My heart aches to belong here. I used to reject all of this explicitly, but I still find meaning in a lot of it — and I’m wondering if this means I’m coming to the end of Stage 4; it’s just that the tradition that’s breaking in on the neatness of my relationship with Judaism is the one I grew up with. A description of Stage 5 says: “symbolic power is reunited with conceptual meanings. Here there must also be a new reclaiming and reworking of one’s past. There must be an opening to the voices of one’s ‘deeper self.’ Importantly, this involves a critical recognition of one’s social unconscious-the myths, ideal images and prejudices built deeply into the self-system by virtue of one’s nurture within a particular social class, religious tradition, ethnic group or the like. Unusual before mid-life, Stage 5 knows the sacrament of defeat and the reality of irrevocable commitments and acts.”

Oh, yeah. I’ve been defeated in all of my most significant beliefs in the last five years, and I’ve done plenty of irrevocable things. I can’t ever be the person I was when I was thirteen again. I know I can’t go back home, and realistically, I don’t want to go back home. This is not a past I can ever reclaim, except in sorrow or, if I get up the gumption, anger.

Because being here is one huge masquerade. Because I want to cry for joy and end up sobbing in pain. Because my nieces know nothing about my religious life. Because my hands are necessary to finish the Christmas baking and run the Christmas errands but I light my menorah late at night, in secret, like a marrano. Because in order to fulfill my role here, I have to sing along with everyone else, and though I know all the words to these songs, and all the rules about singing them — the congregation rises for any verse of a hymn that mentions the Trinity, for example, and this pastor seems to have a particular fear of Trinitarian heretics like me, because every other hymn on Christmas Eve ends with “Father, Son, and Holy Ghost” — they stick in my throat. My brother’s confident, steady bass next to me warms me up a bit, but it’s not enough to make me belong.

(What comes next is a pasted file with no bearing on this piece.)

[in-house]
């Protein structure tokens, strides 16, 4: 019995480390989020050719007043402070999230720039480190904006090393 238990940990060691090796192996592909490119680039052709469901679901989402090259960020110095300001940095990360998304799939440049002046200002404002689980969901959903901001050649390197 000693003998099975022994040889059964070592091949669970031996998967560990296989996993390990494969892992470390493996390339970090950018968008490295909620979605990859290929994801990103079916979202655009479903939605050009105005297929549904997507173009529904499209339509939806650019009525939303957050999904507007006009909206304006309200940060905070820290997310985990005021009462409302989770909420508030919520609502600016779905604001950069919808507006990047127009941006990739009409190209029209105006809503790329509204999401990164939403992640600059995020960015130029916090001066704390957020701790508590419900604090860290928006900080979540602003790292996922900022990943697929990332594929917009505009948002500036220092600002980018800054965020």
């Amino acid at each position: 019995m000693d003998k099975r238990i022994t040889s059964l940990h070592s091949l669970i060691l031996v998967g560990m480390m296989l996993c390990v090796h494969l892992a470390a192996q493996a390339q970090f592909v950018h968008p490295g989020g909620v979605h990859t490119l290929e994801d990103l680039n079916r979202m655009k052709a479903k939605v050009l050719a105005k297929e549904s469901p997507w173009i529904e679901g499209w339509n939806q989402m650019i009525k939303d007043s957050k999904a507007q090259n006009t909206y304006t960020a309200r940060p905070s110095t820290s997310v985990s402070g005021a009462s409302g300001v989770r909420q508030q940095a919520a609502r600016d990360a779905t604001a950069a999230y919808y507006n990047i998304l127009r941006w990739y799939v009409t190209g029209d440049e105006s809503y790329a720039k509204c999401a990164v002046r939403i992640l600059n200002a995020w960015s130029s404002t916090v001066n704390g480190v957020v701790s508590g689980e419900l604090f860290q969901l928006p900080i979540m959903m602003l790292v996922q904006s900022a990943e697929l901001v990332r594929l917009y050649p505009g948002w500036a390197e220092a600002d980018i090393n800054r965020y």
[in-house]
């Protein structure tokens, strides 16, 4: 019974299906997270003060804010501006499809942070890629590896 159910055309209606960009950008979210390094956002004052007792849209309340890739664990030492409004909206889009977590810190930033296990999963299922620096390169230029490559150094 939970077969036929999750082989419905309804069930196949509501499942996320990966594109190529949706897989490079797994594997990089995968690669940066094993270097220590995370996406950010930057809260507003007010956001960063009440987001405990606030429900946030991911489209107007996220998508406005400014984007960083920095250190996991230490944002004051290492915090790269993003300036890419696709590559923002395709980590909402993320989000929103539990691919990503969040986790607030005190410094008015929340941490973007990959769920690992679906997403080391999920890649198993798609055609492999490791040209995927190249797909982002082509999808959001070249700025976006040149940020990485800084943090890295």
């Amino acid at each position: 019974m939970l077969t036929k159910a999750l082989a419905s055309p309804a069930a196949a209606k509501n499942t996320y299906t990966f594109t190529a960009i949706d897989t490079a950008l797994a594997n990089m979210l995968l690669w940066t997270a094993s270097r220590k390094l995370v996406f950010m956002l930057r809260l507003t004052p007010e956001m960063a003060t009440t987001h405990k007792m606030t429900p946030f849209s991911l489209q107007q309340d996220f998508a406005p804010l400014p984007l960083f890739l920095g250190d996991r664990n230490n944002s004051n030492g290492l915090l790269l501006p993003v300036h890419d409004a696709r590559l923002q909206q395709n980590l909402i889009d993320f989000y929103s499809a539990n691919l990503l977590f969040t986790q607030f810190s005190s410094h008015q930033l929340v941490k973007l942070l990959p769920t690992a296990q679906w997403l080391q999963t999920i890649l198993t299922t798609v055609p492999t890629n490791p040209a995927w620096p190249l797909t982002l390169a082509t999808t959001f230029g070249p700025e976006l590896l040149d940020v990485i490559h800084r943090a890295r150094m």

Because as soon as I look under these symbols, I start to feel dirty, anxious, inadequate. Because the pastor won’t even shake my hand when I leave church with my family. Because as much as these symbols may mean to me emotionally, they are never going to open up to me as a practice of faith. I’m baptized and I’ve been instructed, but I am seriously, perennially, undeniably “in doubt.” In a level of doubt that no conversation with a pastor who thinks I’m so theologically dirty he won’t even shake my hand or have the guts to look me in the face when he spurns it will ever clarify. Because my mother is still praying for my conversion back and I know this because she tells me before every church service we attend together. Because my father agrees with my mother; it’s just that she’s the press secretary for their relationship. Because this is the atmosphere in which my nieces are being raised and when they find out the truth about me, I’m going to be one of those Pharisees the Gospels are talking about. I’ll be someone obsessed with the law and ignorant of love, not a person who finally became reasonably confident about divine love once I embraced “legalism.” Because they’re both really smart and they’re being set up for exactly the intellectual turmoil that I experienced should they ever leave here and no one should have to go through that.

Well, maybe their catechesis will “stick” better than mine did. Though I can still recite most of the catechism. I do this occasionally, when I lecture on specific points related to this topic. Impresses the hell out of all the students, who don’t know this whole convoluted story.

***

A Servetus religious experience FAQ:

Q: Why do you put up with this from your family?

A: They are my family. I want to love my parents and I want them to approve of me, but even when they don’t, I bear them certain obligations. Yes, I have good friends, and yes, I try to act toward them as if they’re the family I chose for myself, but family of origin is important in our social structure — blood ties often bind us strongly to people whom we wouldn’t tolerate otherwise. It’s striking that even children who’ve been badly abused and separated from their parents want first and foremost to return to their families of origin. Home is the place where, when you have to go there, they have to take you in.

Q: I want to defend you against your mother.